On October 25th at 12:52 pm, our family welcomed Samuel Greene Taylor-Troutman into the world. He weighed about nine pounds, measured almost twenty-two inches, and received a name with twenty-six letters. There are other numbers I could share about him, but here’s the thing: I could never count, quantify, or calculate the joy he brings! My wife, Ginny, and I are so in love with him.
A few days later, however, we became aware of some grim statistics and heart-breaking figures. As a result of Hurricane Sandy, over eight million people were without power, as much as twenty billion dollars will be needed for repairs, and at least seventy-five people are now dead in this country alone. Once again, mere numbers are instructive to a point, but in the end, are an impoverished means of assessing the situation. Numbers do not do justice to the pain.
In thinking about Sam and Sandy, another insight comes to mind. While we can never share the exact experience of another, we can do what we can with what we have. The church I serve has created a volunteer list to bring meals to our house. From all across the country, donations have been pouring in to worthy organizations, like the American Red Cross. When your world is turned upside down, either by a newborn or a cataclysmic storm, sometimes you just need a hot meal offered by a friendly face.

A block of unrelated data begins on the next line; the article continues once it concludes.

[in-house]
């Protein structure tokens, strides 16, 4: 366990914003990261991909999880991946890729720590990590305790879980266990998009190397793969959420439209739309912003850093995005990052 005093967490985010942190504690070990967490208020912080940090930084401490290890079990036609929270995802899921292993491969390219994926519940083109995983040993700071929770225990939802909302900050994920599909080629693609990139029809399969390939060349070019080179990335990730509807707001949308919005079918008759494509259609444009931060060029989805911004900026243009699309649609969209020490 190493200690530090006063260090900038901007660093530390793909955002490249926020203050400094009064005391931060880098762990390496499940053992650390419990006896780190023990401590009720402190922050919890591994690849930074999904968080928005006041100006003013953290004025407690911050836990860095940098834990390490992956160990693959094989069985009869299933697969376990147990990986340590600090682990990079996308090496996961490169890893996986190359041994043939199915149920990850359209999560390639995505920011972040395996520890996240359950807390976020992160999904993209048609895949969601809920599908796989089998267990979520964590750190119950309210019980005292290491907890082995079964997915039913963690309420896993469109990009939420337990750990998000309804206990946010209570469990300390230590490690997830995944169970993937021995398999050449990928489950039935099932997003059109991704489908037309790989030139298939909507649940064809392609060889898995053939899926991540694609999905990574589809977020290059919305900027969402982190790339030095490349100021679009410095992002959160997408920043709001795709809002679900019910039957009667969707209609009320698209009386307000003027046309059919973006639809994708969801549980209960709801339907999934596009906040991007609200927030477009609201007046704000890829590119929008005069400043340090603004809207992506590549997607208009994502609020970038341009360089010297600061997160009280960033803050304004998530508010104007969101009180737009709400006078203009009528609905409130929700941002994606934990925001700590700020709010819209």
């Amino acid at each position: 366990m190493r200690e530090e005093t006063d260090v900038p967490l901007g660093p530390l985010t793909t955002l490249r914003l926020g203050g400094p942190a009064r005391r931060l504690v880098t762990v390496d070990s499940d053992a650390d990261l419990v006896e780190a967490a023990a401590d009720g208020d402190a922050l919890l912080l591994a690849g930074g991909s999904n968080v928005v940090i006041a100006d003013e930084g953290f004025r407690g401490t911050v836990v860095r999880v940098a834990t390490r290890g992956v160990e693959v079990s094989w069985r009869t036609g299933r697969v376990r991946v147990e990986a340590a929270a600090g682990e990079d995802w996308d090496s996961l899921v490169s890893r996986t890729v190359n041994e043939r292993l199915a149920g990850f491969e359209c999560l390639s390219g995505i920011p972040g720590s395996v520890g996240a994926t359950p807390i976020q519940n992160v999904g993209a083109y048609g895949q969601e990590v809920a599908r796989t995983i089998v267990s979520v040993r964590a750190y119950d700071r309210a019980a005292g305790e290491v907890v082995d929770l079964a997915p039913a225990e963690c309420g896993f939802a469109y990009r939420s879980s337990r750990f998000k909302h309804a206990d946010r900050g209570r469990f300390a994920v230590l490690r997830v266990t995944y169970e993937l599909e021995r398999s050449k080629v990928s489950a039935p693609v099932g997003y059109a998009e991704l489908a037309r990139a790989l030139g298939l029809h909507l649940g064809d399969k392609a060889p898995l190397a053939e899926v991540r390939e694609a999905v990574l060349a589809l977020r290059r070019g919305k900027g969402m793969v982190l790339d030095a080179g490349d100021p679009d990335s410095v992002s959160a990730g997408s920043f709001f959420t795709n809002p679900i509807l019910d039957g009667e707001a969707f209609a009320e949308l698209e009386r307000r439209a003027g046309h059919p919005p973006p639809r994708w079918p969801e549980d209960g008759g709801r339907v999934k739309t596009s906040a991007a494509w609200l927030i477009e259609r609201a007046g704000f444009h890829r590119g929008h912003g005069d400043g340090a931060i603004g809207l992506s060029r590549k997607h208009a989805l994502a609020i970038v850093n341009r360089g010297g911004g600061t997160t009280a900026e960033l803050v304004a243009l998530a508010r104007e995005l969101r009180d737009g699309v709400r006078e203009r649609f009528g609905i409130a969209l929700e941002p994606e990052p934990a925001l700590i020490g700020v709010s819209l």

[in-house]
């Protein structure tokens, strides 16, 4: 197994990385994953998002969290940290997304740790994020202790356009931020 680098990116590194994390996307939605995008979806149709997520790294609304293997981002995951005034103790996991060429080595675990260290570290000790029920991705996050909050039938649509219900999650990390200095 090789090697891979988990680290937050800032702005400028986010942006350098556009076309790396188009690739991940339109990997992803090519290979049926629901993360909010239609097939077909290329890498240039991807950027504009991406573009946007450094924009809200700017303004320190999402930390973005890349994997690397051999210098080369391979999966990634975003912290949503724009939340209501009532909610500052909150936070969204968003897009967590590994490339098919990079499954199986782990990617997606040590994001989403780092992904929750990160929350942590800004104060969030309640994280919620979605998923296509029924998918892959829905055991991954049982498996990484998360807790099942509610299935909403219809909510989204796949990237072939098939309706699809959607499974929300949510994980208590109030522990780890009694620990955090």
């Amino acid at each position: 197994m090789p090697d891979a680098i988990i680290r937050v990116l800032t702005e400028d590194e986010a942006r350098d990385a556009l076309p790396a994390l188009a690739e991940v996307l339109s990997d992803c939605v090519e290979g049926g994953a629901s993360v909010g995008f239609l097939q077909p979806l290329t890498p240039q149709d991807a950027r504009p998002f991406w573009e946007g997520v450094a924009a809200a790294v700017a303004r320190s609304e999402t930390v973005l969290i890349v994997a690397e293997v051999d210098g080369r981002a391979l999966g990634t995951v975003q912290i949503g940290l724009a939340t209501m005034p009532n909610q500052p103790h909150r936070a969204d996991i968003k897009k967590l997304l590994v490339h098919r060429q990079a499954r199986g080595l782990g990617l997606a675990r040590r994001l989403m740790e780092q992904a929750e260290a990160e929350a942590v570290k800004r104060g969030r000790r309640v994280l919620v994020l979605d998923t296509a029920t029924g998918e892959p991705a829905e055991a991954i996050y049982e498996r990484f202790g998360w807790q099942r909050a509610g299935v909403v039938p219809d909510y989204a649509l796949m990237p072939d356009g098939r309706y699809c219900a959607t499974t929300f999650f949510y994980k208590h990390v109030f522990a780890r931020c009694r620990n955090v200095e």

But I don’t believe that we should stop there.
Sam’s arrival afforded me a new metaphor for leadership. The image is not about numbers, but rather a person; specifically, a midwife. Our midwife entered the hospital room when my wife was about halfway through her labor. With calm encouragement, she offered some advice about breathing. She stuck with us, coaching Ginny the entire time. Then she changed into her scrubs and got down to business. As my wife pushed, there was this look of absolute intensity in the midwife’s eyes. Part concentration, part determination, I can only say that she wore the expression of someone willing a positive outcome.
It seems to me that, when crisis occurs, the church is good at the initial response. We bring casseroles, make donations, and offer prayers. I would never discount the importance of any of these actions, especially the latter. But what would it take for us to fully invest? How can we coach people to find the inner strength necessary to overcome obstacles? How can we equip people to do the miraculous by our sustained and loving presence? Like a midwife, how can our eyes burn with an intensity equal to the challenge at hand?
Difficult questions for which there are surely no easy answers. But, in concluding, I offer this: maybe we can start with our attitude.
Several hours after Sam was born, our midwife came back to our room. We were all resting comfortably, our son lying in my arms fast asleep. It had been a big day! After checking on my wife, she paused.
“This was a privilege,” she said slowly emphasizing each word. That intensity was back in her eyes. For all that she gave, everything that she offered, she still understood herself as one who was receiving. And that, my friends, is the kind of servant leadership cannot be measured.